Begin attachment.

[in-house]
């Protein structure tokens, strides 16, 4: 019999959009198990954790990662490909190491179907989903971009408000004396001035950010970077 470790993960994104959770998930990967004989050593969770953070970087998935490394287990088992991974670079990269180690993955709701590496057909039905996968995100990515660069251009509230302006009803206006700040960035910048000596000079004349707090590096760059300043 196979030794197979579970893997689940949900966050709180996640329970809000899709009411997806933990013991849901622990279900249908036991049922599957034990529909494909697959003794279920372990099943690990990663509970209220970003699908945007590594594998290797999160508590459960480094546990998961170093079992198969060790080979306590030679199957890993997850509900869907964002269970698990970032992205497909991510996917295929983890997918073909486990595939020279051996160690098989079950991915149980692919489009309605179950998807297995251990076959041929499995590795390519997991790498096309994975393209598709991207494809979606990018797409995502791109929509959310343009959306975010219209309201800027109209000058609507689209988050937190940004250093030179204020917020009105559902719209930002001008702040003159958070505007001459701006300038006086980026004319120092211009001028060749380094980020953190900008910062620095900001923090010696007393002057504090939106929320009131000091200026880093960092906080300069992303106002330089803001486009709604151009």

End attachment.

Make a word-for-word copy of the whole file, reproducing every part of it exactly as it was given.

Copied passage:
[in-house]
């Protein structure tokens, strides 16, 4: 019999959009198990954790990662490909190491179907989903971009408000004396001035950010970077 470790993960994104959770998930990967004989050593969770953070970087998935490394287990088992991974670079990269180690993955709701590496057909039905996968995100990515660069251009509230302006009803206006700040960035910048000596000079004349707090590096760059300043 196979030794197979579970893997689940949900966050709180996640329970809000899709009411997806933990013991849901622990279900249908036991049922599957034990529909494909697959003794279920372990099943690990990663509970209220970003699908945007590594594998290797999160508590459960480094546990998961170093079992198969060790080979306590030679199957890993997850509900869907964002269970698990970032992205497909991510996917295929983890997918073909486990595939020279051996160690098989079950991915149980692919489009309605179950998807297995251990076959041929499995590795390519997991790498096309994975393209598709991207494809979606990018797409995502791109929509959310343009959306975010219209309201800027109209000058609507689209988050937190940004250093030179204020917020009105559902719209930002001008702040003159958070505007001459701006300038006086980026004319120092211009001028060749380094980020953190900008910062620095900001923090010696007393002057504090939106929320009131000091200026880093960092906080300069992303106002330089803001486009709604151009």